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Meeting the demand: An estimation of potential future greenhouse gas emissions from meat production

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  • Fiala, Nathan

Abstract

Current production processes for meat products have been shown to have a significant impact on the environment, accounting for between 15% and 24% of current greenhouse gas emissions. Meat consumption has been increasing at a fantastic rate and is likely to continue to do so into the future. If this demand is to be met, technology used in production in the form of Confined Animal Feeding Operations (CAFOs) will need to be expanded. This paper estimates future meat consumption and discusses the potential aggregate environmental impact of this production if the use of CAFOs is expanded. I first separate meat into beef, chicken and pig products and estimate the elasticities associated with each product in order to forecast the world demand for meat. Using research on the environmental impact of food production in the US, which uses one of the most efficient CAFO processes in the world, I then calculate the total potential greenhouse emissions of this meat production and discuss the impact of these consumption patterns. I find that, under an expanded CAFO system, meat production in the future will still be a large producer of greenhouse gases, accounting for up to 6.3% of current greenhouse gas emissions in 2030.

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  • Fiala, Nathan, 2008. "Meeting the demand: An estimation of potential future greenhouse gas emissions from meat production," Ecological Economics, Elsevier, vol. 67(3), pages 412-419, October.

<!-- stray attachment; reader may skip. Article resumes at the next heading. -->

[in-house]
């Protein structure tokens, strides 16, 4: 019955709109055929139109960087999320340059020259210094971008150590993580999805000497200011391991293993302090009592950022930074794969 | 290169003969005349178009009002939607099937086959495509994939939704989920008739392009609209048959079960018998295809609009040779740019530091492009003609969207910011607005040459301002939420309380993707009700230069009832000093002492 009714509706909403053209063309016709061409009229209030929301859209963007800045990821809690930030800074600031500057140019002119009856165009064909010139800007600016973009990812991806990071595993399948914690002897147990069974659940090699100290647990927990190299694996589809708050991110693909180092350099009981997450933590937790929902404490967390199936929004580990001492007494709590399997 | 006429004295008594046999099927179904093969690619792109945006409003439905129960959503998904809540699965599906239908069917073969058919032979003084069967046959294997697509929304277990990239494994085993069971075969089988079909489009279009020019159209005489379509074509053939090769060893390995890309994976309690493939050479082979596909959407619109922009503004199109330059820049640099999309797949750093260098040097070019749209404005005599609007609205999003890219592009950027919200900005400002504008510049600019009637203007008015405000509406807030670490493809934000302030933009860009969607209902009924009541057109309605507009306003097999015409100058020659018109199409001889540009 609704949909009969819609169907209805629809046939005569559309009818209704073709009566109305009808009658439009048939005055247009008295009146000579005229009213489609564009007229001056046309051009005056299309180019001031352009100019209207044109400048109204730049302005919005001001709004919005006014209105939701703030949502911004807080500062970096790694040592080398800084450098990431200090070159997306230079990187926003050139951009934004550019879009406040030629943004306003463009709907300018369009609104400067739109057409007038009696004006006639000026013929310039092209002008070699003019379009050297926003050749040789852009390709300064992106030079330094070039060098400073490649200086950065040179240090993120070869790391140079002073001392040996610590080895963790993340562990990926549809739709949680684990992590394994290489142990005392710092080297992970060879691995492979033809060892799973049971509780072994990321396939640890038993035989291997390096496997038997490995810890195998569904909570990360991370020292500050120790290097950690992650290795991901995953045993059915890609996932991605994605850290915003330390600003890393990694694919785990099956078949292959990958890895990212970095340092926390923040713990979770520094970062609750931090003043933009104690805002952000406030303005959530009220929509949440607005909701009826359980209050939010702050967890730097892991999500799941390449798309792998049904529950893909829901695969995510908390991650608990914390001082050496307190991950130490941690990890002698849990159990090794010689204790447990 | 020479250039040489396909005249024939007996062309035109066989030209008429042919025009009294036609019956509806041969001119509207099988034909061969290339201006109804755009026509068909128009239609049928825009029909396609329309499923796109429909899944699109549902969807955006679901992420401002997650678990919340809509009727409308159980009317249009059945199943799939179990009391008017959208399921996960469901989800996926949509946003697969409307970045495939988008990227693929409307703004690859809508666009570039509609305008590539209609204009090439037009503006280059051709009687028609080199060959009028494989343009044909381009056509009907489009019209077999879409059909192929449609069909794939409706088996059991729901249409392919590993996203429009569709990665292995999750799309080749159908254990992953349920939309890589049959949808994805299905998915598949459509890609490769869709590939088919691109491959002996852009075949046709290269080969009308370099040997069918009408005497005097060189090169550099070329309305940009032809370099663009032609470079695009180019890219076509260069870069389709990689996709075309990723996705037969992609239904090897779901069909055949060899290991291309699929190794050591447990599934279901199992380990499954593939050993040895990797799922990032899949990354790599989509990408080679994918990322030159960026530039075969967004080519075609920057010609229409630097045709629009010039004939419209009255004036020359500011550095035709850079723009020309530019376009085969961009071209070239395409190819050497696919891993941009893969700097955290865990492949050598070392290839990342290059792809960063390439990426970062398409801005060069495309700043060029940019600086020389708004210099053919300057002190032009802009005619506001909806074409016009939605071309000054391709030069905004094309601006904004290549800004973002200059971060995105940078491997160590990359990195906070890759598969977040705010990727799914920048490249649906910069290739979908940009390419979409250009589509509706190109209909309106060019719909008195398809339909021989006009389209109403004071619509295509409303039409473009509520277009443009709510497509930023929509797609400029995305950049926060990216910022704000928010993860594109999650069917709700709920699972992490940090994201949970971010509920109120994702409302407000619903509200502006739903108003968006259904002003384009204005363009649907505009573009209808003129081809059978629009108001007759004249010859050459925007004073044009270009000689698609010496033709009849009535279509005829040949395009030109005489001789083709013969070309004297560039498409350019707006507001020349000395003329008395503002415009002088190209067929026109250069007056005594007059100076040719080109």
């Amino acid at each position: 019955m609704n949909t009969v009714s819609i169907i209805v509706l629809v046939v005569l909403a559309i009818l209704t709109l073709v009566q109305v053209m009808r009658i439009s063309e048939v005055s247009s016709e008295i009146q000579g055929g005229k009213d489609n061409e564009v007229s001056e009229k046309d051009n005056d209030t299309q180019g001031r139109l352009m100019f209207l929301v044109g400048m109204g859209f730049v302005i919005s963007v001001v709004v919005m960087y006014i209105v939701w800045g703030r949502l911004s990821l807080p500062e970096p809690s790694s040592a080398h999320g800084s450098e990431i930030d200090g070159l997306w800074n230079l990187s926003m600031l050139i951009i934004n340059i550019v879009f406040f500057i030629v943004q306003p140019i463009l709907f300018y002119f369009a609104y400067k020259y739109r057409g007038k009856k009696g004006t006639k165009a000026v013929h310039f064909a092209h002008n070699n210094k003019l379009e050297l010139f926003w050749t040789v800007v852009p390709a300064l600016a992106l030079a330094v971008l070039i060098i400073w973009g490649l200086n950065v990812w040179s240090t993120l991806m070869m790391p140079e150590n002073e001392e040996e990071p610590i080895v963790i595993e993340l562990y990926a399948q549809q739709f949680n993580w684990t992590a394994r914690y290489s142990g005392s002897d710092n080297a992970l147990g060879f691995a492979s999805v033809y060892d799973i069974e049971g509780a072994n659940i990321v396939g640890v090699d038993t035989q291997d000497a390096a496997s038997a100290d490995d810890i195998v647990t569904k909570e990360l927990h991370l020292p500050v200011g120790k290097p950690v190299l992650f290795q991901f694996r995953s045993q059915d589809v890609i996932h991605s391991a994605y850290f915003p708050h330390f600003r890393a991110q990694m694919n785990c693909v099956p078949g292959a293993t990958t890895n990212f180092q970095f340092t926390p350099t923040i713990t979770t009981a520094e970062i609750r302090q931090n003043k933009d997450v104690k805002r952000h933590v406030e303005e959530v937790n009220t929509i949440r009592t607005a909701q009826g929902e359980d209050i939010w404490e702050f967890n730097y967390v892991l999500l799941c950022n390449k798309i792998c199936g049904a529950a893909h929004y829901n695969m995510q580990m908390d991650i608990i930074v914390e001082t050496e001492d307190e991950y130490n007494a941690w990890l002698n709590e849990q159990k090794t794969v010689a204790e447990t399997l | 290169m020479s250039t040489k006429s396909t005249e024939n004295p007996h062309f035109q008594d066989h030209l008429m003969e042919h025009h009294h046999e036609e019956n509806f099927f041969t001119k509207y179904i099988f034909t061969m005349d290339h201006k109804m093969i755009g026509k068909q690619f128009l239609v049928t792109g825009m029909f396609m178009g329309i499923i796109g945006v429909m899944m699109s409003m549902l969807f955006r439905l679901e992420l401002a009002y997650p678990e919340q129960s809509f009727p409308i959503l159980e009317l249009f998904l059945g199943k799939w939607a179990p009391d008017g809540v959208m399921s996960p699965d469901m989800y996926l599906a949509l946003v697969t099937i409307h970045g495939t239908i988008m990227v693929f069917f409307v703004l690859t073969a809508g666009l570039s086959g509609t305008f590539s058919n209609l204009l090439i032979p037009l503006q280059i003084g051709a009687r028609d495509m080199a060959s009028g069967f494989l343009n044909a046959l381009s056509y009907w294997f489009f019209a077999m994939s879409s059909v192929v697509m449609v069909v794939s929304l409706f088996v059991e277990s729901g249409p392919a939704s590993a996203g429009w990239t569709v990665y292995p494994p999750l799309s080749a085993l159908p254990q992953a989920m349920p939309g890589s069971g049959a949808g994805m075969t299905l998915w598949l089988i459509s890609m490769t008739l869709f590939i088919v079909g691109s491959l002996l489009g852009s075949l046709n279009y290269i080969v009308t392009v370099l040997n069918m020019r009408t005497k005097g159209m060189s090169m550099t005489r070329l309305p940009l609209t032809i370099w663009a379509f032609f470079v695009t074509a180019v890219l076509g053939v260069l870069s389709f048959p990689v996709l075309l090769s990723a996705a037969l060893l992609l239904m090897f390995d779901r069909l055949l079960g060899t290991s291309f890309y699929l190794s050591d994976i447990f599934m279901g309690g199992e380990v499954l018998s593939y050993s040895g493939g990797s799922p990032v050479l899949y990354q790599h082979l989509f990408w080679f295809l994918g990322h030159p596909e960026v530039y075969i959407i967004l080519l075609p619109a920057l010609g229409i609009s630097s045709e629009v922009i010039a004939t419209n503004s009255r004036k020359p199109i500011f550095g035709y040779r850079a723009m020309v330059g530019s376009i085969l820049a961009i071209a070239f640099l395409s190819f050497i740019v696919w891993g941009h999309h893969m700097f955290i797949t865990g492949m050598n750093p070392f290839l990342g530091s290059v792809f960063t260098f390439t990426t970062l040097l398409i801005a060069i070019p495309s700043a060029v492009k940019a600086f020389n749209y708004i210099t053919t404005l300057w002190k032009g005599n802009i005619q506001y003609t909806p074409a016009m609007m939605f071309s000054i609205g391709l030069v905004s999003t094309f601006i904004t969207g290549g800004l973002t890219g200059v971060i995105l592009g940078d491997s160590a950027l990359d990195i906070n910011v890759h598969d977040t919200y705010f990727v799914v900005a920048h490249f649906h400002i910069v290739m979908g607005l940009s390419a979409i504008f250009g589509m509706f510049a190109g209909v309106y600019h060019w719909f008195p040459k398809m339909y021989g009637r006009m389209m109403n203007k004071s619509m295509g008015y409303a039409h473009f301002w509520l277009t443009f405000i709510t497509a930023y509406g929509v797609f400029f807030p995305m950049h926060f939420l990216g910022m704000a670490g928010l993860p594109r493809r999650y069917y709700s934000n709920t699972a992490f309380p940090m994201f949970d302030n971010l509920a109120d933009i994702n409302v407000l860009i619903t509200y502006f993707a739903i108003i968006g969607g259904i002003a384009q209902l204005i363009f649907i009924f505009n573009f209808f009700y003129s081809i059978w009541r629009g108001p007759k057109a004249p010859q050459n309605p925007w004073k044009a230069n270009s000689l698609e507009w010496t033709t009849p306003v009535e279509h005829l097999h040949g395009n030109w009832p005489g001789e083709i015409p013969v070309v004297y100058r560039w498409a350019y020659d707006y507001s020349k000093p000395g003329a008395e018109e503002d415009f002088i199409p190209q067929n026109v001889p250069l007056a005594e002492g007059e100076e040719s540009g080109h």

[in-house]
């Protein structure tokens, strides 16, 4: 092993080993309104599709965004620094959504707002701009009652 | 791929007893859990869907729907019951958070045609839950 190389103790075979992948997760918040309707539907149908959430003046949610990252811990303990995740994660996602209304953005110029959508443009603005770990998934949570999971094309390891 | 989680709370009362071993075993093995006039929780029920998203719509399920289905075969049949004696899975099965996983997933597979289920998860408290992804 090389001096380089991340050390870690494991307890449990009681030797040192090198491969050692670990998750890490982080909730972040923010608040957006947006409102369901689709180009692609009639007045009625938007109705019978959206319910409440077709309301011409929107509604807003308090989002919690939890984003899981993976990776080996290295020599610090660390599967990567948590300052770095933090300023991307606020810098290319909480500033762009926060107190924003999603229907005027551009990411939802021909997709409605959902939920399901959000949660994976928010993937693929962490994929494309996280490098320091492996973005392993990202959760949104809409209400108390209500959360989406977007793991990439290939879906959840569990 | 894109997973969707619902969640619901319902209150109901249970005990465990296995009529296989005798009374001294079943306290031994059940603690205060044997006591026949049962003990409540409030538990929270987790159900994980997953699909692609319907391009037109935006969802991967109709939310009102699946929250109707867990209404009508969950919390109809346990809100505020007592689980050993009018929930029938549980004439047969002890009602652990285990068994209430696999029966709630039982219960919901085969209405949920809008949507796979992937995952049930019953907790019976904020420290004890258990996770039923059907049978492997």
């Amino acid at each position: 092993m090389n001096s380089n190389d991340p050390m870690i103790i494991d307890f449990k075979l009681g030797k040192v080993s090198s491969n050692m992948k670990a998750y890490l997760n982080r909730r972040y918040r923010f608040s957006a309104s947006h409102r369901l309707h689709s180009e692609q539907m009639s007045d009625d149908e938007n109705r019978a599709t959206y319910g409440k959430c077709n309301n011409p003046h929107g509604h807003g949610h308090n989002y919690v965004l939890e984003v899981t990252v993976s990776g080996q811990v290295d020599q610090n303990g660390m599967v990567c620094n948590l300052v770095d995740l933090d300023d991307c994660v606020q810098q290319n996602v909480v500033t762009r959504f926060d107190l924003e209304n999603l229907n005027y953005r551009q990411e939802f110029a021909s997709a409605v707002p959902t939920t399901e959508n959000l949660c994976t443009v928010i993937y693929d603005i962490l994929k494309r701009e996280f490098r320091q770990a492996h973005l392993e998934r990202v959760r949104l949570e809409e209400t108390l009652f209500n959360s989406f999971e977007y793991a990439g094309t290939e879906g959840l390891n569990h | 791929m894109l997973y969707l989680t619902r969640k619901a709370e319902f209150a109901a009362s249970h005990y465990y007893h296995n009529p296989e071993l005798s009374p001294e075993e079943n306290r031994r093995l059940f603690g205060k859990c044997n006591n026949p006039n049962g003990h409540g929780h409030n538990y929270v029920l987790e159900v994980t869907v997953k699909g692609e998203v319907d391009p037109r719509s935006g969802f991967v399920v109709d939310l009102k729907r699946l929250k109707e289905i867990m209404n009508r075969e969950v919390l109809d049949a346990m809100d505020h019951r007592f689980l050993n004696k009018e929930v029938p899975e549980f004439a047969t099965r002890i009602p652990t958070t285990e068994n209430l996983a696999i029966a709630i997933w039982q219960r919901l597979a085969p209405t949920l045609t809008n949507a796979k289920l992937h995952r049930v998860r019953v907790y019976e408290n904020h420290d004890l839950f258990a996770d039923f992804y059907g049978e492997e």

• Handle: RePEc:eee:ecolec:v:67:y:2008:i:3:p:412-419
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    References listed on IDEAS

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    Cited by:

    1. Louis-Georges Soler & Alban Thomas, 2020. "Is there a win–win scenario with increased beef quality and reduced consumption?," Review of Agricultural, Food and Environmental Studies, Springer, vol. 101(1), pages 91-116, October.
    2. Anders Nordgren, 2012. "Meat and Global Warming: Impact Models, Mitigation Approaches and Ethical Aspects," Environmental Values, White Horse Press, vol. 21(4), pages 437-457, November.
    3. Alban Thomas, 2020. "Is there a win-win scenario with both limited beef production and reduced beef consumption?," Working Papers hal-02790948, HAL.
    4. Panzone, Luca A. & Wossink, Ada & Southerton, Dale, 2013. "The design of an environmental index of sustainable food consumption: A pilot study using supermarket data," Ecological Economics, Elsevier, vol. 94(C), pages 44-55.
    5. Louis-Georges Soler & Alban Thomas, 0. "Is there a win–win scenario with increased beef quality and reduced consumption?," Review of Agricultural, Food and Environmental Studies, Springer, vol. 0, pages 1-26.
    6. Martin, William J. & Fukase, Emiko, 2014. "Who Will Feed China in the 21st Century? Income," 2014: Food, Resources and Conflict, December 7-9, 2014. San Diego, California 197164, International Agricultural Trade Research Consortium.